How to Save Yourself from the Winter Blues - My Family Travels

It’s no secret that I’m an outdoors girl. Ask anyone who knows me, and they’ll tell you that the outdoors is the one thing that occupies my mind at all times. Ever since I was a little kid I loved caring for anything natural. Bugs were creatures I looked upon with affection, and any animal found lurking in our yard was treated like a blood relative. Even when my mom took me on walks around our freshly-mowed suburban neighborhood, I would stop every minute or so to pick up microscopic pieces of litter. I guess you could say that being outdoors and caring for the environment is something I was born to do, and as I grow older I find it harder and harder to stay away.

            I quench my thirst for the outdoors by working at Girl Scout camp all summer in the Ozark hills of central Missouri. As you can imagine, when I come back to school in the fall to the Kansas City suburbs, I go through a bit of an outdoors withdrawal. Going from sleeping in a tent to a comfy bed in the AC is like a culture shock, and post-camp depression always hits hard. I miss being immersed in nature, and by the time October comes around, I am as anxious and restless as a caged tiger. Lucky for me, it was last year when I found a solution to this problem.

            I went on a backpacking trip with my friends through Devil’s Den State Park, Arkansas. It was the perfect snack to tide me over through the winter until camp the next summer. The trees were just starting to turn, and the Butterfield Hiking Trail offered beautiful views within its fifteen mile loop. Now, I had been on backpacking trips before, but this one seemed different, like my last chance to experience the outdoors before I was confined to a school desk over the long winter. As soon as I stepped onto that trail, I knew I would have to make the most of this journey.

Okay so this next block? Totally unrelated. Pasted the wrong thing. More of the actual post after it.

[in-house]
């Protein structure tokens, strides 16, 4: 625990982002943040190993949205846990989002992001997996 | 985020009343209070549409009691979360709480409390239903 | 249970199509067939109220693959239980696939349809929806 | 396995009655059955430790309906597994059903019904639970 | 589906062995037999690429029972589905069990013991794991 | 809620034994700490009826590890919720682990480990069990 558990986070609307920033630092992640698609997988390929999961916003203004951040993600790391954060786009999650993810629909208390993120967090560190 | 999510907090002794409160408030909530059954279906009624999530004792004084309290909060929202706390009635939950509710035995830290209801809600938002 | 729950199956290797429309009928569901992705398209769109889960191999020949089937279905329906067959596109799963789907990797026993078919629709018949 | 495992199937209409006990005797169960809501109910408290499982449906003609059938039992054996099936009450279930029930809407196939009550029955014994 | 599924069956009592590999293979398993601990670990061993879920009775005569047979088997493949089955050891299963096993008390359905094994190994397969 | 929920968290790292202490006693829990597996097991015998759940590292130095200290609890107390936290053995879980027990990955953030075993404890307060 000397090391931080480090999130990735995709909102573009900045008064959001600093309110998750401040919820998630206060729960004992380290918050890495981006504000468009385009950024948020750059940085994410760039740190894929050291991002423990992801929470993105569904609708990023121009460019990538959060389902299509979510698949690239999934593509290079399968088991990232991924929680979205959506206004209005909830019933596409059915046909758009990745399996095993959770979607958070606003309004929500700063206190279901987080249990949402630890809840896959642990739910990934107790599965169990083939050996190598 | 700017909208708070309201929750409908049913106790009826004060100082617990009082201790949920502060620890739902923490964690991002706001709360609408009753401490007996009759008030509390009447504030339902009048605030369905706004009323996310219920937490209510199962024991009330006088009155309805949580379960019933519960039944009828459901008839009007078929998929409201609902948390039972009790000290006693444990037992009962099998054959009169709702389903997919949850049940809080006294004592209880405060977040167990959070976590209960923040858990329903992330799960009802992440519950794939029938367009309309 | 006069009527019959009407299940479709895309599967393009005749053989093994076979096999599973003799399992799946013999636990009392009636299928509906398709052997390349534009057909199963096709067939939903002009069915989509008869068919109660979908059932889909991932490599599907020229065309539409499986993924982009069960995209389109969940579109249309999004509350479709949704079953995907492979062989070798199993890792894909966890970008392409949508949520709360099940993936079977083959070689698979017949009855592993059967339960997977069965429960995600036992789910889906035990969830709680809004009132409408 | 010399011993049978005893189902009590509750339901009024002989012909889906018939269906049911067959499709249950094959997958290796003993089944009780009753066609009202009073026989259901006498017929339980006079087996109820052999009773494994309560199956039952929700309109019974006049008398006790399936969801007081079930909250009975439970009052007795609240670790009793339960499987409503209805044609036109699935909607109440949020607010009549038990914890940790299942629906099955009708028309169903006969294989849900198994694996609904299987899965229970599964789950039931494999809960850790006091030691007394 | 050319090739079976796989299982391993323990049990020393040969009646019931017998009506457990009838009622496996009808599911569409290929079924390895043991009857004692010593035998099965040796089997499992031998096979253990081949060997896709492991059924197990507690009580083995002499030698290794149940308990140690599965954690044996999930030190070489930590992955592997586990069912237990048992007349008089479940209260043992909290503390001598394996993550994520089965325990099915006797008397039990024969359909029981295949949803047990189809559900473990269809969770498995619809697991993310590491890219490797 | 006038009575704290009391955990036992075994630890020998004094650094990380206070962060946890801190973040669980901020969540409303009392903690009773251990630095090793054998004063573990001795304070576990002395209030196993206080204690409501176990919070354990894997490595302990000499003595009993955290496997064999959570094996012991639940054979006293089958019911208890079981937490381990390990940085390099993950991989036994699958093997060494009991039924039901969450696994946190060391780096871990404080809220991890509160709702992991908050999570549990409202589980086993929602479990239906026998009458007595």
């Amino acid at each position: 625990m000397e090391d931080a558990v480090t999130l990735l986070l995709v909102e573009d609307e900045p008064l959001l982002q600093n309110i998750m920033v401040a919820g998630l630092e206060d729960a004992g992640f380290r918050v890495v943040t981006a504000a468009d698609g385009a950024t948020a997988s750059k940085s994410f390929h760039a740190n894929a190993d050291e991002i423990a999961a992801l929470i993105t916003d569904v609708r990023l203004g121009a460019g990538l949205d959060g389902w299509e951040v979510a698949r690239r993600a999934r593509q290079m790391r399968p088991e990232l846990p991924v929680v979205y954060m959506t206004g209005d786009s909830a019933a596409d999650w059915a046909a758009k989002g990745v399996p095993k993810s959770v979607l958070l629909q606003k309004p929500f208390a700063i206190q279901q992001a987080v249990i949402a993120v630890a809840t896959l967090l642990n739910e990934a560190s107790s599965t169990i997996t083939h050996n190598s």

As far as autumn backpacking goes, I couldn’t have asked for a better weekend to do it.  The weather was absolutely gorgeous: cold nights, chilled mornings, and warm, sunny afternoons. We went at a slow pace, stopping to inspect every odd-looking log and outcropping, and to take goofy, majestically-posed pictures. The trail is pretty low-key. Only a few rough spots provided an exciting challenge for us as the BHT twisted around bluffs and meandered along Blackburn Creek. The scenery was spectacular, and I fancied myself hiking through the Great Smoky Mountains on the Appalachian Trail (a lifelong dream of mine).                        

Yes, this was shaping up to be a great weekend. Surrounded by great friends and with my new Osprey on my back, I couldn’t have been happier. The only thing pressing on my mind was that this trip would soon come to an end, and I would have to return to the stressful world of civilization. I was not looking forward to the rest of the school year. Junior year, after all, has been known to tear down the best of us. One thing I knew for certain: I would have to make the memories of this trip last and not let the impending winter break my spirit.

I think I can say I adequately accomplished this task. I finished the trail feeling satisfied with the journey, and returned home with an abundant supply of bruises, scratches, and memories. Most importantly, however, I learned a new way to make it through the winter without losing my sanity.   


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